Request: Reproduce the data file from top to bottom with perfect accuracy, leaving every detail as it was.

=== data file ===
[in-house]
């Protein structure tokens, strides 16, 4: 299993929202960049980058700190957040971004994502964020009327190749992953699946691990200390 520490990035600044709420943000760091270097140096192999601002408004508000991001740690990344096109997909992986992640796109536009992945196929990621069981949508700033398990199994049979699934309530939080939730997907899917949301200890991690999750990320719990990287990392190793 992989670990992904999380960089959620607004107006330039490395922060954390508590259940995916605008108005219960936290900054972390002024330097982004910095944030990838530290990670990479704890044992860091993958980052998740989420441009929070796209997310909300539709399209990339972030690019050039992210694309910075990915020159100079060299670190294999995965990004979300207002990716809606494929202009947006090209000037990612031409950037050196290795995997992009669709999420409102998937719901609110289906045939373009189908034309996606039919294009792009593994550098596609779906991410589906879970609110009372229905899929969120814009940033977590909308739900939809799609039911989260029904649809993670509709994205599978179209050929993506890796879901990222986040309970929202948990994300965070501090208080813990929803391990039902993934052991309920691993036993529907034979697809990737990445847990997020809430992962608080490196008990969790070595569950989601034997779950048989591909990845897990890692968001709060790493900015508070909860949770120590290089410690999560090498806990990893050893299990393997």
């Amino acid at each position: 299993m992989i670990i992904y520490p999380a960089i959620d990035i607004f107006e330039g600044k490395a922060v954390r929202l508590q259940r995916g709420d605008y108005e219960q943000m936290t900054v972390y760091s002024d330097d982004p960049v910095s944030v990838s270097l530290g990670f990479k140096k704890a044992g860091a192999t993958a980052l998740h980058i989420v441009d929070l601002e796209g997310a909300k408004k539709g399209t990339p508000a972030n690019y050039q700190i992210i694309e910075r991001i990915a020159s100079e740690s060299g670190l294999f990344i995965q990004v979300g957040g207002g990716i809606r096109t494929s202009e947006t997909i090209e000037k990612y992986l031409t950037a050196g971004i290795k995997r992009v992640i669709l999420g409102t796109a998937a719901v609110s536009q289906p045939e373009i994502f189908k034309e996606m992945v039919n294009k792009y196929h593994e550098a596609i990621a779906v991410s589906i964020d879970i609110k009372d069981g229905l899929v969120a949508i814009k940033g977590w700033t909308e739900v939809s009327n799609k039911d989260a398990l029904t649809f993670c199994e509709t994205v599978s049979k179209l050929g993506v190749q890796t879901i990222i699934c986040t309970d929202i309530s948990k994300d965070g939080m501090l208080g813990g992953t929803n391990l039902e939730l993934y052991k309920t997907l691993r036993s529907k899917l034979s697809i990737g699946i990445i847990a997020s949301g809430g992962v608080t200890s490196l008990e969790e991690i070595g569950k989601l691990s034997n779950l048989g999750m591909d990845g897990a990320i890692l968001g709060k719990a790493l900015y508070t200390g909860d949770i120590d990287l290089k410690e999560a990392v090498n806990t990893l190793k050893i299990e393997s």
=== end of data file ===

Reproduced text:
[in-house]
């Protein structure tokens, strides 16, 4: 299993929202960049980058700190957040971004994502964020009327190749992953699946691990200390 520490990035600044709420943000760091270097140096192999601002408004508000991001740690990344096109997909992986992640796109536009992945196929990621069981949508700033398990199994049979699934309530939080939730997907899917949301200890991690999750990320719990990287990392190793 992989670990992904999380960089959620607004107006330039490395922060954390508590259940995916605008108005219960936290900054972390002024330097982004910095944030990838530290990670990479704890044992860091993958980052998740989420441009929070796209997310909300539709399209990339972030690019050039992210694309910075990915020159100079060299670190294999995965990004979300207002990716809606494929202009947006090209000037990612031409950037050196290795995997992009669709999420409102998937719901609110289906045939373009189908034309996606039919294009792009593994550098596609779906991410589906879970609110009372229905899929969120814009940033977590909308739900939809799609039911989260029904649809993670509709994205599978179209050929993506890796879901990222986040309970929202948990994300965070501090208080813990929803391990039902993934052991309920691993036993529907034979697809990737990445847990997020809430992962608080490196008990969790070595569950989601034997779950048989591909990845897990890692968001709060790493900015508070909860949770120590290089410690999560090498806990990893050893299990393997």
């Amino acid at each position: 299993m992989i670990i992904y520490p999380a960089i959620d990035i607004f107006e330039g600044k490395a922060v954390r929202l508590q259940r995916g709420d605008y108005e219960q943000m936290t900054v972390y760091s002024d330097d982004p960049v910095s944030v990838s270097l530290g990670f990479k140096k704890a044992g860091a192999t993958a980052l998740h980058i989420v441009d929070l601002e796209g997310a909300k408004k539709g399209t990339p508000a972030n690019y050039q700190i992210i694309e910075r991001i990915a020159s100079e740690s060299g670190l294999f990344i995965q990004v979300g957040g207002g990716i809606r096109t494929s202009e947006t997909i090209e000037k990612y992986l031409t950037a050196g971004i290795k995997r992009v992640i669709l999420g409102t796109a998937a719901v609110s536009q289906p045939e373009i994502f189908k034309e996606m992945v039919n294009k792009y196929h593994e550098a596609i990621a779906v991410s589906i964020d879970i609110k009372d069981g229905l899929v969120a949508i814009k940033g977590w700033t909308e739900v939809s009327n799609k039911d989260a398990l029904t649809f993670c199994e509709t994205v599978s049979k179209l050929g993506v190749q890796t879901i990222i699934c986040t309970d929202i309530s948990k994300d965070g939080m501090l208080g813990g992953t929803n391990l039902e939730l993934y052991k309920t997907l691993r036993s529907k899917l034979s697809i990737g699946i990445i847990a997020s949301g809430g992962v608080t200890s490196l008990e969790e991690i070595g569950k989601l691990s034997n779950l048989g999750m591909d990845g897990a990320i890692l968001g709060k719990a790493l900015y508070t200390g909860d949770i120590d990287l290089k410690e999560a990392v090498n806990t990893l190793k050893i299990e393997s």